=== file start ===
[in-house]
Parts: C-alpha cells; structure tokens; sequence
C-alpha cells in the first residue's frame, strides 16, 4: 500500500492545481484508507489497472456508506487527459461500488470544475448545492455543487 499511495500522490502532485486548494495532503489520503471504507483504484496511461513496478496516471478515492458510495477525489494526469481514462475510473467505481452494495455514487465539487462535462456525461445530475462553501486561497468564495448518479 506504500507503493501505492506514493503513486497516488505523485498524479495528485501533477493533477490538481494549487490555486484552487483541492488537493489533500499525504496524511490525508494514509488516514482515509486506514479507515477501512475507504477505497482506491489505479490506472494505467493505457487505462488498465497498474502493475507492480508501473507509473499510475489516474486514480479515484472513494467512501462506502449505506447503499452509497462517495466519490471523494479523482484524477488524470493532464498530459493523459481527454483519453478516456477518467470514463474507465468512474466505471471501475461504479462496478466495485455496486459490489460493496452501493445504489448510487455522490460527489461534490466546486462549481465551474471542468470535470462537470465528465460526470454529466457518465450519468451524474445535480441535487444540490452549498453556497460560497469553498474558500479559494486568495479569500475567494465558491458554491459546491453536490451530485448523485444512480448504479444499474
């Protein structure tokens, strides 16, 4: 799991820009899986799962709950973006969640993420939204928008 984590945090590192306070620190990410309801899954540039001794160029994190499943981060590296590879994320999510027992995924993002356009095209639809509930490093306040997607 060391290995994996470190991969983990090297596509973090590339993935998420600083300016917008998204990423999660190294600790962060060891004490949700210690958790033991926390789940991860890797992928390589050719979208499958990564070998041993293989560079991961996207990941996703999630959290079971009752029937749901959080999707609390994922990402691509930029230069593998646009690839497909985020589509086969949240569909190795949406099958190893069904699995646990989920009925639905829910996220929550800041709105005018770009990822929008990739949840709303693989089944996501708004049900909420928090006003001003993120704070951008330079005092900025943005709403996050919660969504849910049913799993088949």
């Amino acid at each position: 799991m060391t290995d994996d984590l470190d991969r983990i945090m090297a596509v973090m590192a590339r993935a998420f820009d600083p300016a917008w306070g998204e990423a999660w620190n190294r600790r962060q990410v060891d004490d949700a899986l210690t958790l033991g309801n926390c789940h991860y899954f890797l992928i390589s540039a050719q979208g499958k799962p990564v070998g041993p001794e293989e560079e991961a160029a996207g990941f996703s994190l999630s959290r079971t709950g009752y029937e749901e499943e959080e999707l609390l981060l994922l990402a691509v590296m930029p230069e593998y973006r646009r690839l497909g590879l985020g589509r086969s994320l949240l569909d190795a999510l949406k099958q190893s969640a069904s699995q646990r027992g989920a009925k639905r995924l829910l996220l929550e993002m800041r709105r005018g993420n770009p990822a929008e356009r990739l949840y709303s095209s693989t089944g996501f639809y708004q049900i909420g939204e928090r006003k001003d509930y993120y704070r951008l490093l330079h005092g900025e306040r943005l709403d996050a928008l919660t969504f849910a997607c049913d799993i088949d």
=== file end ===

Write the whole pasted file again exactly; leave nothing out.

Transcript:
[in-house]
Parts: C-alpha cells; structure tokens; sequence
C-alpha cells in the first residue's frame, strides 16, 4: 500500500492545481484508507489497472456508506487527459461500488470544475448545492455543487 499511495500522490502532485486548494495532503489520503471504507483504484496511461513496478496516471478515492458510495477525489494526469481514462475510473467505481452494495455514487465539487462535462456525461445530475462553501486561497468564495448518479 506504500507503493501505492506514493503513486497516488505523485498524479495528485501533477493533477490538481494549487490555486484552487483541492488537493489533500499525504496524511490525508494514509488516514482515509486506514479507515477501512475507504477505497482506491489505479490506472494505467493505457487505462488498465497498474502493475507492480508501473507509473499510475489516474486514480479515484472513494467512501462506502449505506447503499452509497462517495466519490471523494479523482484524477488524470493532464498530459493523459481527454483519453478516456477518467470514463474507465468512474466505471471501475461504479462496478466495485455496486459490489460493496452501493445504489448510487455522490460527489461534490466546486462549481465551474471542468470535470462537470465528465460526470454529466457518465450519468451524474445535480441535487444540490452549498453556497460560497469553498474558500479559494486568495479569500475567494465558491458554491459546491453536490451530485448523485444512480448504479444499474
């Protein structure tokens, strides 16, 4: 799991820009899986799962709950973006969640993420939204928008 984590945090590192306070620190990410309801899954540039001794160029994190499943981060590296590879994320999510027992995924993002356009095209639809509930490093306040997607 060391290995994996470190991969983990090297596509973090590339993935998420600083300016917008998204990423999660190294600790962060060891004490949700210690958790033991926390789940991860890797992928390589050719979208499958990564070998041993293989560079991961996207990941996703999630959290079971009752029937749901959080999707609390994922990402691509930029230069593998646009690839497909985020589509086969949240569909190795949406099958190893069904699995646990989920009925639905829910996220929550800041709105005018770009990822929008990739949840709303693989089944996501708004049900909420928090006003001003993120704070951008330079005092900025943005709403996050919660969504849910049913799993088949």
């Amino acid at each position: 799991m060391t290995d994996d984590l470190d991969r983990i945090m090297a596509v973090m590192a590339r993935a998420f820009d600083p300016a917008w306070g998204e990423a999660w620190n190294r600790r962060q990410v060891d004490d949700a899986l210690t958790l033991g309801n926390c789940h991860y899954f890797l992928i390589s540039a050719q979208g499958k799962p990564v070998g041993p001794e293989e560079e991961a160029a996207g990941f996703s994190l999630s959290r079971t709950g009752y029937e749901e499943e959080e999707l609390l981060l994922l990402a691509v590296m930029p230069e593998y973006r646009r690839l497909g590879l985020g589509r086969s994320l949240l569909d190795a999510l949406k099958q190893s969640a069904s699995q646990r027992g989920a009925k639905r995924l829910l996220l929550e993002m800041r709105r005018g993420n770009p990822a929008e356009r990739l949840y709303s095209s693989t089944g996501f639809y708004q049900i909420g939204e928090r006003k001003d509930y993120y704070r951008l490093l330079h005092g900025e306040r943005l709403d996050a928008l919660t969504f849910a997607c049913d799993i088949d």